Previous blog posts have covered how to secure your JAX-RS web applications in Apache CXF using SAML SSO. Since the 3.1.8 release, Apache CXF also supports IdP-initiated SAML SSO. The typical use-case for SAML SSO involves the browser invoking on a JAX-RS application, and then being redirected to an IdP for authentication, which subsequently redirects the browser back to the application. However, sometimes a user will log on first to the IdP and then want to invoke on a web application. In this post we will show how to configure SAML SSO for a CXF-based web application to support the IdP-initiated flow, by demonstrating an interop test-case with Okta.

1) Configuring a SAML application in Okta

The first step is to create an account at Okta and configure a SAML application. This process is mapped out at the following link. Follow the steps listed on this page with the following additional changes:
  • Specify the following for the Single Sign On URL and audience URI: http://localhost:8080/fedizdoubleit/racs/sso
  • Specify the following for the default RelayState: http://localhost:8080/fedizdoubleit/app1/services/25
  • Add an additional attribute with name "" and value "Manager".
The RequestAssertionConsumerService will process the SAML Response from Okta. However, it doesn't know where to subsequently send the browser. Therefore, we are configuring the RelayState parameter to encode the URL of the end application. In addition, our test application requires that the user has a specific role to invoke upon it, hence we add a "Manager" attribute with the URI corresponding to a role.

When the application is configured, you will see an option to "View Setup Instructions". Open this link in a new tab and set it aside for the moment - it contains information required when setting up the web application. Now click on the "People" tab and assign the application to the username that you have created at Okta.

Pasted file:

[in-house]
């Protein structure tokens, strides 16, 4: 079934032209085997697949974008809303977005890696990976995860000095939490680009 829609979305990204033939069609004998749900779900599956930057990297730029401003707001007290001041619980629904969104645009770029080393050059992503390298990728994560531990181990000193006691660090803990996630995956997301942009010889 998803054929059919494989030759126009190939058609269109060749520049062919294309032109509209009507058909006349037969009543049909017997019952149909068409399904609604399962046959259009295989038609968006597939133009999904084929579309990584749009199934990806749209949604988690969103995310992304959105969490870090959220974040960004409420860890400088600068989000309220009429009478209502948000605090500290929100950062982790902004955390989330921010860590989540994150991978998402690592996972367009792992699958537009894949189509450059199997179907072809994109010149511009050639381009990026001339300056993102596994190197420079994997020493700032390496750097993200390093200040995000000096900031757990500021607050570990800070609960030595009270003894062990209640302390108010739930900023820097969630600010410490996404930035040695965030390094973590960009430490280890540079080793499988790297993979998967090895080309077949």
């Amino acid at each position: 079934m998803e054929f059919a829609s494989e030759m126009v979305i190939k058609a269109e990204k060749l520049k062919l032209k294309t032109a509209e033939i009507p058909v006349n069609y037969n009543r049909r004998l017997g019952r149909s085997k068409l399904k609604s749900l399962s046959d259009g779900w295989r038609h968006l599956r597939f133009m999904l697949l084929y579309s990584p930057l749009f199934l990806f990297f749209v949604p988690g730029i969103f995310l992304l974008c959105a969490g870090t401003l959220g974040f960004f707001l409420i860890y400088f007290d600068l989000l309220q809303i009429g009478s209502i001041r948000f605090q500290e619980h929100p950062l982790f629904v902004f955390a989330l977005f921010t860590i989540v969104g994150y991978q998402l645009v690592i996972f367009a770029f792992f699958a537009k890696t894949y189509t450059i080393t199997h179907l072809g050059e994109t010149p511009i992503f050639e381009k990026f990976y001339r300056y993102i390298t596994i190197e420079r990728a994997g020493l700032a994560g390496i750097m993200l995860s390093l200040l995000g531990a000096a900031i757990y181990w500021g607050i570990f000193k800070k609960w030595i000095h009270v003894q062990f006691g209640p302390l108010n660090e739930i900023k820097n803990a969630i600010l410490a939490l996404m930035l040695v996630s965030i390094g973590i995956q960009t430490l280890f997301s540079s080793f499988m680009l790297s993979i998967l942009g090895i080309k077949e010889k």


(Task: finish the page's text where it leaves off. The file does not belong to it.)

2) Setting up the SAML SSO-enabled web application

We will use a trivial "double it" web application which I wrote previously to demonstrate the SAML SSO capabilities of Apache CXF Fediz. The web application is available here. Build the web application and deploy it in Apache Tomcat. You will need to edit 'webapps/fedizdoubleit/WEB-INF/cxf-service.xml'.

a) SamlRedirectBindingFilter configuration changes

First let's look at the changes which are required to the 'SamlRedirectBindingFilter':
  • Remove "idpServiceAddress" and "assertionConsumerServiceAddress". These aren't required as we are only supporting the IdP-initiated flow.
  • Also remove the "signRequest", "signaturePropertiesFile", "callbackHandler", "signatureUsername" and "issuerId" properties.
  • Add <property name="addWebAppContext" value="false"/>
  • Add <property name="supportUnsolicited" value="true"/>

b) RequestAssertionConsumerService (RACS) configuration changes

Now add the following properties to the "RequestAssertionConsumerService":
  • <property name="supportUnsolicited" value="true"/>
  • <property name="idpServiceAddress" value="..."/>
  • <property name="issuerId" value="http://localhost:8080/fedizdoubleit/racs/sso"/>
  • <property name="parseApplicationURLFromRelayState" value="true"/>